Subscribe!Receive updates, plans, and other cool stuff.

The One With the Dining Table

I have found the best way to make sure you get a project done on schedule is to invite people over to see it.

In this case, we volunteered to host Christmas Eve dinner for an extended family totaling around 14 people. Up to this point we didn’t even have a dining room table. We were more of a stools-at-the-kitchen-island type of family.

I had a project. I had a deadline. Let’s get to work.

I found these plans my at ana-white.com and my wife liked the look of it. It is called a floating table because the table top seems to set above the support legs, which I think is kind of cool. The plans also call for using a door as a table top. That’s right, a door.

The leg construction was just a 1×4 and a 1×3 connected at a 90 degree angle. The table frame is pretty basic. The key here, is that when attaching the frame to the legs, the frame is actually raised an inch above the top of the legs. The idea is once the table top is set onto the frame, it will look like it is 1″ above the legs.

diningtable1

I found a solid core door at the hardware store. The plans called for a hollow core but I like things to be solid and I knew I would be cutting them up to allow for a leaf insert. I got two doors and literally cut them in half.

Planning for the leaf insert was a little tricky. I first laid the two main sections together and attached them with gold buckles. I then separated them, put the leaf between, and added the matching pieces of two more buckles. This way, whether the leaf is in or not, the pieces will buckle together and not be able to separate while using the table.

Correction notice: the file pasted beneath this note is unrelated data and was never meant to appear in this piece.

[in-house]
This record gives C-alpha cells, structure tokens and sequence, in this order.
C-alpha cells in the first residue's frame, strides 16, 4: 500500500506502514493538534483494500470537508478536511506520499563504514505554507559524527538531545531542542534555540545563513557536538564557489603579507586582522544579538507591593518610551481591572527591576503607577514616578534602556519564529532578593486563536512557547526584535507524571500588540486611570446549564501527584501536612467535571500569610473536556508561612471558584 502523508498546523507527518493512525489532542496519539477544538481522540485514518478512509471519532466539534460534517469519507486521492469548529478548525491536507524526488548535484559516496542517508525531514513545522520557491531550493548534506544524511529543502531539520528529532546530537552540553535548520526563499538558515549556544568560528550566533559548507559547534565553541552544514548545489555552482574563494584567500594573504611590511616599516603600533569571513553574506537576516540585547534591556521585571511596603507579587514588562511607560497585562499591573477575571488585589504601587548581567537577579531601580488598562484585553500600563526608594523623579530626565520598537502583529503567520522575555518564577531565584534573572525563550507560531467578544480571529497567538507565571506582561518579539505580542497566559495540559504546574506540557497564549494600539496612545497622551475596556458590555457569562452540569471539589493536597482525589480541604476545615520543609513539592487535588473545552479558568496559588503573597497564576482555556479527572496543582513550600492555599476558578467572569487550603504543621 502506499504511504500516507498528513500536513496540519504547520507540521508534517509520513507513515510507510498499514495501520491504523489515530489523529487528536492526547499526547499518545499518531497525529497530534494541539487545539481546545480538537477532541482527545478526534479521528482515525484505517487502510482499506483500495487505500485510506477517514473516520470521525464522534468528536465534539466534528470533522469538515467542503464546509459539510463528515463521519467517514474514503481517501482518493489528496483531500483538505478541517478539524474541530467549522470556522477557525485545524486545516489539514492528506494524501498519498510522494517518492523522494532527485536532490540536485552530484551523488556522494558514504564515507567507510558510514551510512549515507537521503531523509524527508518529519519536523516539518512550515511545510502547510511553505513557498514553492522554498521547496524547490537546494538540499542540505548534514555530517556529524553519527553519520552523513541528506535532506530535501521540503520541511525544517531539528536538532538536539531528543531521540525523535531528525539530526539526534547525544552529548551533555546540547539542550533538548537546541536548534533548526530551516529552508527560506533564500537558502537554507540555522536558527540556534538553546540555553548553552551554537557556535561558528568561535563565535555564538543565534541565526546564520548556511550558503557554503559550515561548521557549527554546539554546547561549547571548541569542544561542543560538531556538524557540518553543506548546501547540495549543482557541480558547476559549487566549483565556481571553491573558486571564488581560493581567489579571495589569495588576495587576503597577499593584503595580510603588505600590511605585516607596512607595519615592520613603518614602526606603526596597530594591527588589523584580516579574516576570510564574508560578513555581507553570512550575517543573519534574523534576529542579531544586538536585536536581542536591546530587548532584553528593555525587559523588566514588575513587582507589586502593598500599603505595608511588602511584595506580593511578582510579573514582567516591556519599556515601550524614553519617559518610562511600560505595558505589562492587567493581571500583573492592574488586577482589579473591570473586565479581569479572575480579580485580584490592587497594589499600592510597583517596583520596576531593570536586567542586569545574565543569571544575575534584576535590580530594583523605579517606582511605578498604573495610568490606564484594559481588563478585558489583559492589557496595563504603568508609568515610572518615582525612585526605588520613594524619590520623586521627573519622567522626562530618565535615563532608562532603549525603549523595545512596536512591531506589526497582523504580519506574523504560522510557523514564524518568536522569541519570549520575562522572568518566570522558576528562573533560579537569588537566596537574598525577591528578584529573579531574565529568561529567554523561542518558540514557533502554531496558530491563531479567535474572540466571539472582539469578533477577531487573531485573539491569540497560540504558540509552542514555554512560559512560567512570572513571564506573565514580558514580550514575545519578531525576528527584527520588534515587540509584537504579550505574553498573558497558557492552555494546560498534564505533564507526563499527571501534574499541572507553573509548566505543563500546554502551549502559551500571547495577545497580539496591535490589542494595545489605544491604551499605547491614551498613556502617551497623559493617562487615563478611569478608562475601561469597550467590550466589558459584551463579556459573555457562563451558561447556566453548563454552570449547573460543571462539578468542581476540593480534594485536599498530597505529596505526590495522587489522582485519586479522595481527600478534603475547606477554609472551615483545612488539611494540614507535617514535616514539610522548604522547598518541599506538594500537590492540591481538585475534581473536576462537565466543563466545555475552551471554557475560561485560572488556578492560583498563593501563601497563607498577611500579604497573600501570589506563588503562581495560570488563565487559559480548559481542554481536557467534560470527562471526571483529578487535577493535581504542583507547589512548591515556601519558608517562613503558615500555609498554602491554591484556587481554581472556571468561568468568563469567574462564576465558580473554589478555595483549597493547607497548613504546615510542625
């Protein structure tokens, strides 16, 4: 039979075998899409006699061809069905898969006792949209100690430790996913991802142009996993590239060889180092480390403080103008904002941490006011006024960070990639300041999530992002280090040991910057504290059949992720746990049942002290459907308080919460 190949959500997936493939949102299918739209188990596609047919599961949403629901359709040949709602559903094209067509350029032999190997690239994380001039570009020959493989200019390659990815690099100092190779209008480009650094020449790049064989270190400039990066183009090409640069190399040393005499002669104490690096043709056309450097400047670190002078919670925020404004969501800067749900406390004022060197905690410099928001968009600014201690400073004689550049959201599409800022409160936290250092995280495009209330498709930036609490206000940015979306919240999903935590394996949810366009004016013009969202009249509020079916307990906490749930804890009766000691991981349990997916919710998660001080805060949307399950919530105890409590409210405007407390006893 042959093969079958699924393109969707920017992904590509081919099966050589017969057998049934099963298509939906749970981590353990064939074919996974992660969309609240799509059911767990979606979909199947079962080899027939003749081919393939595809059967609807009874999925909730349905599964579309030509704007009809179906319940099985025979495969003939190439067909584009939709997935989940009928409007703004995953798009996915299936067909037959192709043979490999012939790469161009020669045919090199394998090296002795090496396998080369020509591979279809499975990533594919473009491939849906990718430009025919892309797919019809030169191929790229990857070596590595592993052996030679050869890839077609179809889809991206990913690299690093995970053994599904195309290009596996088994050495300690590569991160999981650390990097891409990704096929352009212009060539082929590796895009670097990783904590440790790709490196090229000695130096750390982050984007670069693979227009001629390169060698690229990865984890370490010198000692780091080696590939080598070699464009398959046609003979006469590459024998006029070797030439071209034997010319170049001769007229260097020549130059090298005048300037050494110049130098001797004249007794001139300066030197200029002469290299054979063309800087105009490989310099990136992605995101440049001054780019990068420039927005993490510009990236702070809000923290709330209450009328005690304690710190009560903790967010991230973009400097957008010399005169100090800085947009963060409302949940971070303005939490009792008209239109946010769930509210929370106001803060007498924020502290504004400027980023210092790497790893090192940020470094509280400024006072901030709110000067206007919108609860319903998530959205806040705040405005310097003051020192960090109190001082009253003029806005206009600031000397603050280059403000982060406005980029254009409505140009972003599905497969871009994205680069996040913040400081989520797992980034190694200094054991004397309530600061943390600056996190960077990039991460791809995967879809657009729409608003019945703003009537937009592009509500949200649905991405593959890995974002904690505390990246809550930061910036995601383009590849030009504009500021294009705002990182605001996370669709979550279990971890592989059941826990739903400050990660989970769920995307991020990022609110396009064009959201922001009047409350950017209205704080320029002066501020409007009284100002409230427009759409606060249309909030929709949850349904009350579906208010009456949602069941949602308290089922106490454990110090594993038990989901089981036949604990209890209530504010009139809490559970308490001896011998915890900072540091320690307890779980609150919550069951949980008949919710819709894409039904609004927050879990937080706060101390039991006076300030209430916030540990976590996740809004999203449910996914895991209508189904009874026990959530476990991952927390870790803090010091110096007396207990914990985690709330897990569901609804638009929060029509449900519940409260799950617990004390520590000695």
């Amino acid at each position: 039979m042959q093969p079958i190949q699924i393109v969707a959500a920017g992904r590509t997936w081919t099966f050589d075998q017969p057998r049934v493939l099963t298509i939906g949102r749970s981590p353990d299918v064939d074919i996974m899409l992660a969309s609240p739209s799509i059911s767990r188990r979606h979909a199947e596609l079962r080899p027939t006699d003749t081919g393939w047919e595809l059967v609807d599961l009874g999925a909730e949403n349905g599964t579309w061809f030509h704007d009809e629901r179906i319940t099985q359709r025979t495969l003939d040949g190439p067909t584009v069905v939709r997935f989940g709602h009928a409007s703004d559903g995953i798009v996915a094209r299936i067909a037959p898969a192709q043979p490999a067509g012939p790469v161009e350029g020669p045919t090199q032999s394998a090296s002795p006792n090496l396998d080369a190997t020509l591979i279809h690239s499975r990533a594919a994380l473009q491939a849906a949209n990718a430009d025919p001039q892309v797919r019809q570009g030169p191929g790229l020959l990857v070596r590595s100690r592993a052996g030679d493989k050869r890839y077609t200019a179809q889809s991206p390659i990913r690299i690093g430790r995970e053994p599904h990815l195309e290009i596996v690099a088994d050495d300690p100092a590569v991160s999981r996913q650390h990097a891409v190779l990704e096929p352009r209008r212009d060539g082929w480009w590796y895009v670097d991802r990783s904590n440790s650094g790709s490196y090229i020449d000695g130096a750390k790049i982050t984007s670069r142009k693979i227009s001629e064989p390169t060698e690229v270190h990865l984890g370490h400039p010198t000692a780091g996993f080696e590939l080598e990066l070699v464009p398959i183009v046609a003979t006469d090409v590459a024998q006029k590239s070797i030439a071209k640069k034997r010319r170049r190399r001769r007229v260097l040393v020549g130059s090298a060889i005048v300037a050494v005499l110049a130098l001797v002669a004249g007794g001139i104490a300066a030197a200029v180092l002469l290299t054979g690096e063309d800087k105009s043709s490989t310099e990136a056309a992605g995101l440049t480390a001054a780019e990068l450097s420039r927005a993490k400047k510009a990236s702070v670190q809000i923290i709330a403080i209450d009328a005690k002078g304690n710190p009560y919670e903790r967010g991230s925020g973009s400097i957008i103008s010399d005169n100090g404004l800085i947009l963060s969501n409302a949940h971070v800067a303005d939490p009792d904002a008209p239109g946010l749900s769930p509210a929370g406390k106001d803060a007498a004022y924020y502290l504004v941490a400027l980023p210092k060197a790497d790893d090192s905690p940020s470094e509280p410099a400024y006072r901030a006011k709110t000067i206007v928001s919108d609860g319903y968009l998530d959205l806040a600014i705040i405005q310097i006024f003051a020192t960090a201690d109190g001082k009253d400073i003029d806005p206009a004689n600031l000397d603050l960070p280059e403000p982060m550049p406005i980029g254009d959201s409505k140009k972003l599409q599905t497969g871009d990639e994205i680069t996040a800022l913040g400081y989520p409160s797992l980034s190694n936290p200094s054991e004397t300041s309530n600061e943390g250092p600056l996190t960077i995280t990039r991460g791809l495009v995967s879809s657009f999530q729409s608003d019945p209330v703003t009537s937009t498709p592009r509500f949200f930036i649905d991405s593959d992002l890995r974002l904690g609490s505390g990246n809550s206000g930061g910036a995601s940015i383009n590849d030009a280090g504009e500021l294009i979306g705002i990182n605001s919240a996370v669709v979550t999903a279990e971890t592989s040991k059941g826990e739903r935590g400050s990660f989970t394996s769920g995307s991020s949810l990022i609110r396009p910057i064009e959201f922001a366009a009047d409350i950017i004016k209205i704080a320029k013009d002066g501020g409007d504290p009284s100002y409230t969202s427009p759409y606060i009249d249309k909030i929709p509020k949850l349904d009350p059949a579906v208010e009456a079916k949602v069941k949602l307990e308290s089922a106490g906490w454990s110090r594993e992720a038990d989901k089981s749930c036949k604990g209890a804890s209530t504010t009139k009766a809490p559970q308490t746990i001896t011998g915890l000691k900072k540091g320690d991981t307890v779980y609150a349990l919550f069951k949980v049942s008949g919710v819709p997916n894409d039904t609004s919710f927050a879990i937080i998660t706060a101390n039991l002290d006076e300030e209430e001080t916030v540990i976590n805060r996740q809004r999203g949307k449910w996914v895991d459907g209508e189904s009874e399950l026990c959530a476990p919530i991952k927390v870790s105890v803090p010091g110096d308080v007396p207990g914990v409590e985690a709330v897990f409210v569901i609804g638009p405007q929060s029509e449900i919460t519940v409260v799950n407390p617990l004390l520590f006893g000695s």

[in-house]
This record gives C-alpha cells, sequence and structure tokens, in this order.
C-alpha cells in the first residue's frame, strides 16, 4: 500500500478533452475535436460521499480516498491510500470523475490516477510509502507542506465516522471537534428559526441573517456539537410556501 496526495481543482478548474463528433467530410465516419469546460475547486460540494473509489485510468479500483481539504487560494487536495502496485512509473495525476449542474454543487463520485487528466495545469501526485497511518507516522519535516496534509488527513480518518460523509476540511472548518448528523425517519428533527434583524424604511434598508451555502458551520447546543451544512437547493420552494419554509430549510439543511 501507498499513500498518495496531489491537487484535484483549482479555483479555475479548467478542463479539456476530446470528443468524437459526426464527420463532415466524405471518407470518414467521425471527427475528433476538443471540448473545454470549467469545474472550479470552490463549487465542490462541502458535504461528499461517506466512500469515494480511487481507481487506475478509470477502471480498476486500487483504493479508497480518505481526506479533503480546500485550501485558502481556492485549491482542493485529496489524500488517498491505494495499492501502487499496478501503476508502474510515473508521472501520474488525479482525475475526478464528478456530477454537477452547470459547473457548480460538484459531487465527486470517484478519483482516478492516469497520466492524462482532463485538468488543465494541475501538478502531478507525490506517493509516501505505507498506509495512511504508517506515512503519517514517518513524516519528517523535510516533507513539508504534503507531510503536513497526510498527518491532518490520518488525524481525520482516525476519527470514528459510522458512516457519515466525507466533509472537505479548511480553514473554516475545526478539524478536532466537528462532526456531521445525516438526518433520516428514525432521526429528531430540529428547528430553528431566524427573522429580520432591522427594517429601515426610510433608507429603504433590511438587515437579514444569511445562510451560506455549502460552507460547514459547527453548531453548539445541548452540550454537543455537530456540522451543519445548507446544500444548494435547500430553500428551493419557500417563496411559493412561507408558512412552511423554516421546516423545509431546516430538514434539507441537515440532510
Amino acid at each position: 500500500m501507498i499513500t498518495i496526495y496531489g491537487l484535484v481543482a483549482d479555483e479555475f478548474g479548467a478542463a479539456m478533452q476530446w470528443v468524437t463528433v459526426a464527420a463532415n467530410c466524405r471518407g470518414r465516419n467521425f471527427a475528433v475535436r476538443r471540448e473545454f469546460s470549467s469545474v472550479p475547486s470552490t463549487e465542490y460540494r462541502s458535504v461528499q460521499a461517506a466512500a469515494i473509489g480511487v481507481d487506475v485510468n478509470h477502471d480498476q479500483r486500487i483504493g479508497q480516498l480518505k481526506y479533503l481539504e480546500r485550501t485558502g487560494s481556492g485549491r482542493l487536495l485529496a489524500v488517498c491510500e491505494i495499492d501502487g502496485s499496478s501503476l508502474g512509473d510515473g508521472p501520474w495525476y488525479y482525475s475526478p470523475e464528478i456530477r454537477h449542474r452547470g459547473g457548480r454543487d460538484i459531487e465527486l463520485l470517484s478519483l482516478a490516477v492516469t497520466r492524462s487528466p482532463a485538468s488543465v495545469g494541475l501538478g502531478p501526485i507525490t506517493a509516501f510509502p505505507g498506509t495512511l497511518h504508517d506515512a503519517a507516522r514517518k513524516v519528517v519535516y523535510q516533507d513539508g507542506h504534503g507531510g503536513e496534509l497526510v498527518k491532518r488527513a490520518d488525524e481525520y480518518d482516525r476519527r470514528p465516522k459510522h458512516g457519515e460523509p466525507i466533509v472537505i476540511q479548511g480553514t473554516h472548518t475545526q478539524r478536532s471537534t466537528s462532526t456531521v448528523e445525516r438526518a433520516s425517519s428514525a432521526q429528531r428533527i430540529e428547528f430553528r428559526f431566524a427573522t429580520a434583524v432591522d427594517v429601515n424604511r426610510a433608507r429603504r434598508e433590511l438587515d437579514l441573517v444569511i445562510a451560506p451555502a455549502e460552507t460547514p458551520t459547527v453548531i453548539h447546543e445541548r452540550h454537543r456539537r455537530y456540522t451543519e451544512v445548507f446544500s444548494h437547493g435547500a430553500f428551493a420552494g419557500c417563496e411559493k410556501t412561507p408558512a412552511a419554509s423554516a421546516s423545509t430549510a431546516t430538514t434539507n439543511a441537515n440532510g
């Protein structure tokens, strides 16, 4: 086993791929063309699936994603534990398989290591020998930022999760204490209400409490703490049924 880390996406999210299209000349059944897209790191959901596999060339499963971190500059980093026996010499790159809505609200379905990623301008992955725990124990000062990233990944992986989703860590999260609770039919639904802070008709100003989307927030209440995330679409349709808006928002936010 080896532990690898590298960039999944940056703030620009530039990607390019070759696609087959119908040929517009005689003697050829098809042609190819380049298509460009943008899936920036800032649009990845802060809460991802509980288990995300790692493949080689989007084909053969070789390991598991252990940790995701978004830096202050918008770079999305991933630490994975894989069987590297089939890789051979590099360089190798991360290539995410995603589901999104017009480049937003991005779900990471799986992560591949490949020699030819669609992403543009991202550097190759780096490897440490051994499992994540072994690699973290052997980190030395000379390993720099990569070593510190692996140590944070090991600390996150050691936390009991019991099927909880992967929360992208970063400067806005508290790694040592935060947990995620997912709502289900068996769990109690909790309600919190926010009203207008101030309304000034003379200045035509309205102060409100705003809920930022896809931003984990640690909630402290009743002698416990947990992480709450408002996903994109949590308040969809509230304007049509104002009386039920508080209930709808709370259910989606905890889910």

Of course, I didn’t want the table top to slide, so I added the “guides” that fall in between the frame boards.

diningtable3

I made sure everything worked in such a way that, whether the leaf is in or not, the guides fall inside a section of the frame.

While here, I also added locks that secure the table top to the frame so once in place, the top cannot lift up, either. Again, I had to attach hardware in such a way that the locks work regardless if the leaf was inserted or not.

diningtable4

Once everything was constructed, I put everything together to make sure it all fit. I really like how that “floating” gap looks.

diningtable5

After a lot of sanding, we painting the legs white, while just using a few coats of clear finish for the top. We like the white base with natural top look like we did with the kid’s desk.

This is how our table will look when it is just our family, although like this it will probably seat up to 10 with no problem.

diningtable6

Getting ready for Christmas Eve dinner we put the leaf in. The table top was huge and worked out so well. Of course I was working on the finishing touches right up to the last minute but I hit my deadline!

diningtable7


Here are some of the tools and supplies I used in this project. If you are interested in one, click to take a look. You get a fun product, I get a fun commission. Thanks!

2 Comments

Add a Comment

Your email address will not be published. Required fields are marked *